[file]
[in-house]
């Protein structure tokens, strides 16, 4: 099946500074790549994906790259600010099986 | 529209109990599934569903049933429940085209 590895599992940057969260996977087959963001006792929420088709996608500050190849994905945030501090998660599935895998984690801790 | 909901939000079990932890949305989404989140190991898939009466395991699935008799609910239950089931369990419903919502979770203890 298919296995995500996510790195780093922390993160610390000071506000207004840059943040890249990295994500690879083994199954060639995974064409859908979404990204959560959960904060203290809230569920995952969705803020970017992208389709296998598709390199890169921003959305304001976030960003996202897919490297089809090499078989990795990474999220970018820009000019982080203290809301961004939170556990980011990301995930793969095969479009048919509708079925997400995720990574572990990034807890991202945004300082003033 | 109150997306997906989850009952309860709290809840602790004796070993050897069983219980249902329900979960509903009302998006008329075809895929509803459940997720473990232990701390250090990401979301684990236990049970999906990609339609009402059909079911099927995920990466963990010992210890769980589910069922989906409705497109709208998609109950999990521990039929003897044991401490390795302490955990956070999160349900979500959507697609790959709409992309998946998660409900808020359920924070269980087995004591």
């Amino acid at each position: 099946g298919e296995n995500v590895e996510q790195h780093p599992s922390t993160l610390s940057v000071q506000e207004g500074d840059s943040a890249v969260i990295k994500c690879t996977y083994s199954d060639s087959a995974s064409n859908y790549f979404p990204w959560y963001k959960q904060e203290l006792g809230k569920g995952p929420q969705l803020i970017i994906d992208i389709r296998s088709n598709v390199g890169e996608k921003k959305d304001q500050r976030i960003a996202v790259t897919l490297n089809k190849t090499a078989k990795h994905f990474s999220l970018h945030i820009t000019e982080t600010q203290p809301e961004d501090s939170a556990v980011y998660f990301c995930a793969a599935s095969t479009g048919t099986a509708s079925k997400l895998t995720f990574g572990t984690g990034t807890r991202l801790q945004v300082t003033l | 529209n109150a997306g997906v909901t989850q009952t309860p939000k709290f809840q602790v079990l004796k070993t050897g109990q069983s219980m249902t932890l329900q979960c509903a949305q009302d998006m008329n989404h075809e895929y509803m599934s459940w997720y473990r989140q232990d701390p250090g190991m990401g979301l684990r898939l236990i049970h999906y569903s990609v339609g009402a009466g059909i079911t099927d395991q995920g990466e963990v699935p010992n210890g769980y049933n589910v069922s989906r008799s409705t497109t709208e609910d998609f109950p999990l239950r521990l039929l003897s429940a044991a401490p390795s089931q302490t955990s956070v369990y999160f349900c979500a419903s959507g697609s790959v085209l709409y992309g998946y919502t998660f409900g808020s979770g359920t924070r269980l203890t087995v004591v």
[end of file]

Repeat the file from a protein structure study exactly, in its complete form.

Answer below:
[in-house]
């Protein structure tokens, strides 16, 4: 099946500074790549994906790259600010099986 | 529209109990599934569903049933429940085209 590895599992940057969260996977087959963001006792929420088709996608500050190849994905945030501090998660599935895998984690801790 | 909901939000079990932890949305989404989140190991898939009466395991699935008799609910239950089931369990419903919502979770203890 298919296995995500996510790195780093922390993160610390000071506000207004840059943040890249990295994500690879083994199954060639995974064409859908979404990204959560959960904060203290809230569920995952969705803020970017992208389709296998598709390199890169921003959305304001976030960003996202897919490297089809090499078989990795990474999220970018820009000019982080203290809301961004939170556990980011990301995930793969095969479009048919509708079925997400995720990574572990990034807890991202945004300082003033 | 109150997306997906989850009952309860709290809840602790004796070993050897069983219980249902329900979960509903009302998006008329075809895929509803459940997720473990232990701390250090990401979301684990236990049970999906990609339609009402059909079911099927995920990466963990010992210890769980589910069922989906409705497109709208998609109950999990521990039929003897044991401490390795302490955990956070999160349900979500959507697609790959709409992309998946998660409900808020359920924070269980087995004591």
């Amino acid at each position: 099946g298919e296995n995500v590895e996510q790195h780093p599992s922390t993160l610390s940057v000071q506000e207004g500074d840059s943040a890249v969260i990295k994500c690879t996977y083994s199954d060639s087959a995974s064409n859908y790549f979404p990204w959560y963001k959960q904060e203290l006792g809230k569920g995952p929420q969705l803020i970017i994906d992208i389709r296998s088709n598709v390199g890169e996608k921003k959305d304001q500050r976030i960003a996202v790259t897919l490297n089809k190849t090499a078989k990795h994905f990474s999220l970018h945030i820009t000019e982080t600010q203290p809301e961004d501090s939170a556990v980011y998660f990301c995930a793969a599935s095969t479009g048919t099986a509708s079925k997400l895998t995720f990574g572990t984690g990034t807890r991202l801790q945004v300082t003033l | 529209n109150a997306g997906v909901t989850q009952t309860p939000k709290f809840q602790v079990l004796k070993t050897g109990q069983s219980m249902t932890l329900q979960c509903a949305q009302d998006m008329n989404h075809e895929y509803m599934s459940w997720y473990r989140q232990d701390p250090g190991m990401g979301l684990r898939l236990i049970h999906y569903s990609v339609g009402a009466g059909i079911t099927d395991q995920g990466e963990v699935p010992n210890g769980y049933n589910v069922s989906r008799s409705t497109t709208e609910d998609f109950p999990l239950r521990l039929l003897s429940a044991a401490p390795s089931q302490t955990s956070v369990y999160f349900c979500a419903s959507g697609s790959v085209l709409y992309g998946y919502t998660f409900g808020s979770g359920t924070r269980l203890t087995v004591v």